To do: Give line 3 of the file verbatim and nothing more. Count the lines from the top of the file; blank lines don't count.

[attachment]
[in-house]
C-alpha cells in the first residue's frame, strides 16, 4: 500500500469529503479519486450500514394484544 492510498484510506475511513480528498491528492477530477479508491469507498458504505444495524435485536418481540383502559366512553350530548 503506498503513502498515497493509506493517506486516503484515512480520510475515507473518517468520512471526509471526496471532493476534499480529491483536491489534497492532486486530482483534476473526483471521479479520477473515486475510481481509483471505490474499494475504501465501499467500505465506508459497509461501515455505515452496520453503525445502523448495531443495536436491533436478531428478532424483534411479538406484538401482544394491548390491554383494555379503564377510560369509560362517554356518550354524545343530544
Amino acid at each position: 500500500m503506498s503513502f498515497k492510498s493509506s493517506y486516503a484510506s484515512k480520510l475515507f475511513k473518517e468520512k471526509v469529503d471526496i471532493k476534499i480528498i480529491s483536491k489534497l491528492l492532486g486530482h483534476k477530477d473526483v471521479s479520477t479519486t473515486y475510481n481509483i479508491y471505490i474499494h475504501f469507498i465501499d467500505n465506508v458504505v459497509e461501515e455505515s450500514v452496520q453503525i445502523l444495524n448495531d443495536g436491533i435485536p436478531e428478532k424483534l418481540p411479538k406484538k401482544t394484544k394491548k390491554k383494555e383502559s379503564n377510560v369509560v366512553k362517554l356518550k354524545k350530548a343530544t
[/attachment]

Amino acid at each position: 500500500m503506498s503513502f498515497k492510498s493509506s493517506y486516503a484510506s484515512k480520510l475515507f475511513k473518517e468520512k471526509v469529503d471526496i471532493k476534499i480528498i480529491s483536491k489534497l491528492l492532486g486530482h483534476k477530477d473526483v471521479s479520477t479519486t473515486y475510481n481509483i479508491y471505490i474499494h475504501f469507498i465501499d467500505n465506508v458504505v459497509e461501515e455505515s450500514v452496520q453503525i445502523l444495524n448495531d443495536g436491533i435485536p436478531e428478532k424483534l418481540p411479538k406484538k401482544t394484544k394491548k390491554k383494555e383502559s379503564n377510560v369509560v366512553k362517554l356518550k354524545k350530548a343530544t